“Chemotherapy was the toughest part when I was going through the treatment. It was very agonizing. I developed a rare side effect due to one of the medications which made life very difficult. The residual effects did not leave my body and I still have painful peripheral neuropathy. Of course, this can be partially attributed to the medicine I am taking as maintenance therapy. Some days are just better than others”.

How can friends and family help?

Oftentimes friends and family are unsure how to best help someone that is undergoing cancer treatments. Ismat has some key advice for friends and family to best support their loved one. 

  1. Listen to what the patient wants. Listen carefully. 
  2. Ask relevant questions. 
  3. Do small things to make her comfortable. 
  4. Involve her by asking for her opinion or help in daily family and home activities. It will make her feel needed and loved. 
  5. If she is having a particularly bad day, it is not a good idea to ask her for help in household matters. But if she seems bored and at a loose end, certainly draw her out by asking for her help. 
  6. Try to find time to spend with her individually. 
  7. Help her find some hobby to pass her time.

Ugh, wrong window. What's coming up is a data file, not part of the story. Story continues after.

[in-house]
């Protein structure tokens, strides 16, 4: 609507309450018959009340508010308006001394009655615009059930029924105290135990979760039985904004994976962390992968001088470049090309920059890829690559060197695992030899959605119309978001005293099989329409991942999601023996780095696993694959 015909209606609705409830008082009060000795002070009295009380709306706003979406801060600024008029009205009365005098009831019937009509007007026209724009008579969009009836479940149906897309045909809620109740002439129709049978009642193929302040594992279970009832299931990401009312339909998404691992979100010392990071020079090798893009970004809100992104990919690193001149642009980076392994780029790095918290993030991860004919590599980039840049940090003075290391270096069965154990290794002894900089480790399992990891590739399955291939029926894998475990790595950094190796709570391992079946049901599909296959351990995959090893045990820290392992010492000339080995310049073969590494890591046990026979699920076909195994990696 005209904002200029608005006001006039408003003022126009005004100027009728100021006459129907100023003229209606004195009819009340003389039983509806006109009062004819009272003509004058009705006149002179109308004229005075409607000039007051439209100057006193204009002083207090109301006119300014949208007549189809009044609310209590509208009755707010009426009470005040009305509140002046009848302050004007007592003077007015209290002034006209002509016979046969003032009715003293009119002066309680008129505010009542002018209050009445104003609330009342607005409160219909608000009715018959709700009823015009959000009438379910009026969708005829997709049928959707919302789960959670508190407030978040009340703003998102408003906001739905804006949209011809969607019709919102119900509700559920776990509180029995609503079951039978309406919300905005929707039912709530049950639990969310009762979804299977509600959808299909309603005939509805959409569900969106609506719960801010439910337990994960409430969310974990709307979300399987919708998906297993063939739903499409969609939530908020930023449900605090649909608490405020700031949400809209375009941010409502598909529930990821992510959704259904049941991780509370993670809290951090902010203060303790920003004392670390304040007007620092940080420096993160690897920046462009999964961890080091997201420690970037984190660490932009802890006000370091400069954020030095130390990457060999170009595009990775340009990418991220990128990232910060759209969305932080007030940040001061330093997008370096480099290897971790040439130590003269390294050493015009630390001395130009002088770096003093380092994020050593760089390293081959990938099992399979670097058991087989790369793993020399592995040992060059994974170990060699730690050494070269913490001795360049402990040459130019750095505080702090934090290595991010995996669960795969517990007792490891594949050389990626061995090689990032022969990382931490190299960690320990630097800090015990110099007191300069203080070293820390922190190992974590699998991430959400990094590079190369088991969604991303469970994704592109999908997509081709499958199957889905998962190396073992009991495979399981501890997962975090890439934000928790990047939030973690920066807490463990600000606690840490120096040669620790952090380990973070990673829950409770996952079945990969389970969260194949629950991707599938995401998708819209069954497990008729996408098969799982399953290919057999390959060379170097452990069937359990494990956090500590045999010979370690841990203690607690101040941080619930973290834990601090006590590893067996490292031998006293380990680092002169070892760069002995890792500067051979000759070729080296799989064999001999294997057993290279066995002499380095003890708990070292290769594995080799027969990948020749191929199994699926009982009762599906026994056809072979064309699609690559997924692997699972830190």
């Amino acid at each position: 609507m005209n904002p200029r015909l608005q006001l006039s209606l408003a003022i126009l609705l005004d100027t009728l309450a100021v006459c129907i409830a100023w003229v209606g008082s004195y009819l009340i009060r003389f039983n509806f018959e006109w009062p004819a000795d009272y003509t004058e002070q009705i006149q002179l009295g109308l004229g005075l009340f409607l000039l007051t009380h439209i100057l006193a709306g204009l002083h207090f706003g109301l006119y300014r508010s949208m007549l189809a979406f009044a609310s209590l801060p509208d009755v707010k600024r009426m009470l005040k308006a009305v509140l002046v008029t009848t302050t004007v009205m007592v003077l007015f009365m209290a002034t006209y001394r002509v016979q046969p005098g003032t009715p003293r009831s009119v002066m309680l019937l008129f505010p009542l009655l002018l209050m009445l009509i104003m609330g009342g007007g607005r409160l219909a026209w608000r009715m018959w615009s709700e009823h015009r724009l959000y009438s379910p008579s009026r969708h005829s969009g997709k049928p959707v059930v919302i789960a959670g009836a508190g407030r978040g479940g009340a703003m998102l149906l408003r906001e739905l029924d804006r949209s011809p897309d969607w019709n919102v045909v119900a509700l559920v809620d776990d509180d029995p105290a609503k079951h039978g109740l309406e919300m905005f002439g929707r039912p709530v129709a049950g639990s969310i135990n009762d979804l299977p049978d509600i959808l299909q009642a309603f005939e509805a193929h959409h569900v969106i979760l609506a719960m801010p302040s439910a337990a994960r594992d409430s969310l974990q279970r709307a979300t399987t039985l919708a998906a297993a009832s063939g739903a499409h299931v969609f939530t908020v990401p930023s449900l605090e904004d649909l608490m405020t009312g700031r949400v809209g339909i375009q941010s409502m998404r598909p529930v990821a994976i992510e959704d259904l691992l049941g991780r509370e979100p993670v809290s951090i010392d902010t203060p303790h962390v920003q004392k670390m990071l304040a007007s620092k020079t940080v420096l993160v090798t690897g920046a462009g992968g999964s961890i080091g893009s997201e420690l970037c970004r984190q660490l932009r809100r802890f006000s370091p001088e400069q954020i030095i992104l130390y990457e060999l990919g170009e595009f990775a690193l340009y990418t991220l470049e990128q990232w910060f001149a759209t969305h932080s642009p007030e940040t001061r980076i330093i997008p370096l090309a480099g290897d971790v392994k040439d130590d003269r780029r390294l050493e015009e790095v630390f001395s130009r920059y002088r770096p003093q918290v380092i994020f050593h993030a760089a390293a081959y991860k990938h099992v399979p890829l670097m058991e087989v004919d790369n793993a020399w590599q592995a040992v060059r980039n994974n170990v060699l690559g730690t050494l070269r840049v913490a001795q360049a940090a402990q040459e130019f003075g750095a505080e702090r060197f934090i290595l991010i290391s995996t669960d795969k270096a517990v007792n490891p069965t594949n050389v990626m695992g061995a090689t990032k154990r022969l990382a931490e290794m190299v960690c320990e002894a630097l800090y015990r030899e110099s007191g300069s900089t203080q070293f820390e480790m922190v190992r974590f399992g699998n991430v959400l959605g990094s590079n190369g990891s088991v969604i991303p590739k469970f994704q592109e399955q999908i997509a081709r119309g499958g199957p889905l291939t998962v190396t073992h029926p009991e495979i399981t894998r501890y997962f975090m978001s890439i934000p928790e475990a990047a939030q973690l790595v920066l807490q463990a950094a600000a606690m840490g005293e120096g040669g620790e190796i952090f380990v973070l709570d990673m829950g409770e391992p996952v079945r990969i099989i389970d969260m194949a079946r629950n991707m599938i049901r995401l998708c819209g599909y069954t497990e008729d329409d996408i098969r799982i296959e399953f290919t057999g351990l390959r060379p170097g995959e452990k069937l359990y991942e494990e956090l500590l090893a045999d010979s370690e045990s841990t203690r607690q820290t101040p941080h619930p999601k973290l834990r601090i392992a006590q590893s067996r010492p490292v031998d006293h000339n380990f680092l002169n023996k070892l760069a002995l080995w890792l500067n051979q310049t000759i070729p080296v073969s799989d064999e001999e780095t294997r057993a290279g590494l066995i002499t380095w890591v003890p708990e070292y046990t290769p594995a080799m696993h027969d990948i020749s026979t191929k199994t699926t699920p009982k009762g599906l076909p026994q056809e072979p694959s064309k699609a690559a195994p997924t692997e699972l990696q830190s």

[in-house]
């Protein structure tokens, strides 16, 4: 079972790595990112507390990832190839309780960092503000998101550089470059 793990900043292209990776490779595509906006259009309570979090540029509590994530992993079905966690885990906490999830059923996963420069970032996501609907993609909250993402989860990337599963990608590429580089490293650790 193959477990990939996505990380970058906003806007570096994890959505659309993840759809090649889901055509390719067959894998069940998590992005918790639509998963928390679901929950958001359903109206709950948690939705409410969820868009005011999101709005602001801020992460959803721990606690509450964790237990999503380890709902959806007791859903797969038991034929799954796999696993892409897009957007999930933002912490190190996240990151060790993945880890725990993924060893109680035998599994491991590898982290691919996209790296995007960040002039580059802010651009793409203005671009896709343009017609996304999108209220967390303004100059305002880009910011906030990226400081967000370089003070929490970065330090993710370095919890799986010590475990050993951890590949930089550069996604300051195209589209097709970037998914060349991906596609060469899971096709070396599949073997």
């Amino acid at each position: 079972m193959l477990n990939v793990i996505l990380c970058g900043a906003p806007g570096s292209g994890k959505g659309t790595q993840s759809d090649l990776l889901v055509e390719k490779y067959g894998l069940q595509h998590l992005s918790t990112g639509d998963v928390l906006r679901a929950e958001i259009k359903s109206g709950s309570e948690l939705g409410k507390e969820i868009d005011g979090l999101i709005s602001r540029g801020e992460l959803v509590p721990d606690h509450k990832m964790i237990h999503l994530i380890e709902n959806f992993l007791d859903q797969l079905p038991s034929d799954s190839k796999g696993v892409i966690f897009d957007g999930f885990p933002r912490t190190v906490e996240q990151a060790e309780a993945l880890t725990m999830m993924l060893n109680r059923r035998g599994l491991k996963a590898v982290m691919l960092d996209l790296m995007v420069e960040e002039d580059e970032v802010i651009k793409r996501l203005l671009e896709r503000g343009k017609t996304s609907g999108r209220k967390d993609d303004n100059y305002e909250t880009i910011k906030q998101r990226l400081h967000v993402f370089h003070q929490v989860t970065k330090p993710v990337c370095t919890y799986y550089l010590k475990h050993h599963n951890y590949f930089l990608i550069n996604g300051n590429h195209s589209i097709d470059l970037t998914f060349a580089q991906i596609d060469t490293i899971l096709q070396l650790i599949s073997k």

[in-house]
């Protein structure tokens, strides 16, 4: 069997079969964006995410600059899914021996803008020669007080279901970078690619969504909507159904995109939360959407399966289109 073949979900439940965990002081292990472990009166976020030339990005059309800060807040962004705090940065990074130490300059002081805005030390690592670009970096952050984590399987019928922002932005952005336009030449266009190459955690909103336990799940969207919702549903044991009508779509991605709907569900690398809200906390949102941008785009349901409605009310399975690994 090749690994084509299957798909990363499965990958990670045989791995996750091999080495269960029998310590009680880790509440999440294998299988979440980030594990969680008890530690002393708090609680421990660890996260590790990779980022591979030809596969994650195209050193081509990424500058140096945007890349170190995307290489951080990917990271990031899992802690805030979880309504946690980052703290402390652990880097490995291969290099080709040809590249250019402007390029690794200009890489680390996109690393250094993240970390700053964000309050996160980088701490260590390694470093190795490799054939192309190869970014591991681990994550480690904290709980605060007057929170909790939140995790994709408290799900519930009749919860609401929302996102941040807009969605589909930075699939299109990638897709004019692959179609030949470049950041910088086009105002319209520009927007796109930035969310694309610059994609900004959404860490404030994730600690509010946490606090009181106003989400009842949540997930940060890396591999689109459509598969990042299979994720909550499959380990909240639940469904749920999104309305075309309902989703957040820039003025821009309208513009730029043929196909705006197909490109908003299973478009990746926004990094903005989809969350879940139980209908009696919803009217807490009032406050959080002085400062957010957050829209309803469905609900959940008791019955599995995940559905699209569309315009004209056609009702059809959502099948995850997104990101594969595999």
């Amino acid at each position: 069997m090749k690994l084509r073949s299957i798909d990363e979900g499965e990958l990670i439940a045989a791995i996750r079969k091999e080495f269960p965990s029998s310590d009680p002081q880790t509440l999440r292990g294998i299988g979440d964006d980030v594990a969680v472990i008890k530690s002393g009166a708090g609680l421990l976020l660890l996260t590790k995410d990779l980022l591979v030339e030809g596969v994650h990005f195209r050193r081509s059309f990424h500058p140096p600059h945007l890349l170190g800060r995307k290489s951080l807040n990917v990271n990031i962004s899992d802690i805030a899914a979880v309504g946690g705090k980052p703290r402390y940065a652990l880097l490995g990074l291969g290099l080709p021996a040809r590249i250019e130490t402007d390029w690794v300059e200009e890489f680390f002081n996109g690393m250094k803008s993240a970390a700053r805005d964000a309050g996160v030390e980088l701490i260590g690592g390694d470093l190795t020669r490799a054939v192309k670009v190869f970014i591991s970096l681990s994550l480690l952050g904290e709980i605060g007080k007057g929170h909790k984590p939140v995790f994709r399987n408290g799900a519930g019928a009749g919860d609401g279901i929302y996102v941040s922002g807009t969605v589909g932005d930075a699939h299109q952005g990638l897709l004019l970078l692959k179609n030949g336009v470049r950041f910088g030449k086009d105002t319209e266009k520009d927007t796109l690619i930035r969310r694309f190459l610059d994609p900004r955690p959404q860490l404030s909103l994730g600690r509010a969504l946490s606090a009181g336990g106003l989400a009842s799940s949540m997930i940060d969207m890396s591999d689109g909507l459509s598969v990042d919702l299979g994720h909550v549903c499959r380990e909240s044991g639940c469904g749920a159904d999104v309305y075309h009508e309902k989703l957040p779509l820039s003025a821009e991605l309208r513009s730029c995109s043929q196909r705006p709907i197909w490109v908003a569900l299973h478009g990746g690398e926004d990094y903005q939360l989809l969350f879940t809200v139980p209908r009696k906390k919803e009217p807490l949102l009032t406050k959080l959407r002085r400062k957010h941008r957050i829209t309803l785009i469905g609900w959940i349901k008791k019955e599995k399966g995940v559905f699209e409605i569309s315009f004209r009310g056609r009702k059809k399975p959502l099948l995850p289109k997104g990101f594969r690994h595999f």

8. If she has questions about her health, do answer them honestly
  9. Try to keep her away from people who are not good for her mental peace
  10. See that she is adequately nourished.

Be optimistic and resilient 

Despite the difficult times there are always beautiful things to be thankful for even while treating cancer. 

“Count your blessings- every morning and every night. That is so important. Even in the worst situation, you can find a silver lining. That is the principle on which I have based my life. I tend not to get disheartened and therefore my mood is usually upbeat”.

Cancer is just a chapter in our lives and not the whole story

No matter your cancer or the stage of the cancer it is never your whole story. You are still you. 

“Stay positive, pray, do things that you enjoy and are able and comfortable to do. Take up some hobbies and pursue them whenever you can. This will help you go through this period with minimal stress and heal well and quickly.” 

There will always be naysayers but during this particularly difficult time make sure that you are surrounding yourself with positivity. 

“Avoid negative people, people who come to watch you and judge you and comment on your appearance and health. They are not coming to help; all they do is make you focus on unimportant things. You need to surround yourself with people who truly care and are positive. Don’t feel at all that you have to do anything for anyone. You are the one battling this disease, so love yourself first, second, and last. People who truly care will understand and stand by you. The rest will fall away, and you will know the chaff from the grain. For the rest of your life!”

So if you or someone you know has a breast cancer diagnosis make sure they are getting the help they need. Reach out to local support centers, virtual communities or forums, and make sure positivity surrounds this person so they can stay as healthy as possible with everything going on. 

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Be a Survivor: Living Well Beyond Breast Cancer
Be a Survivor: Living Well Beyond Breast Cancer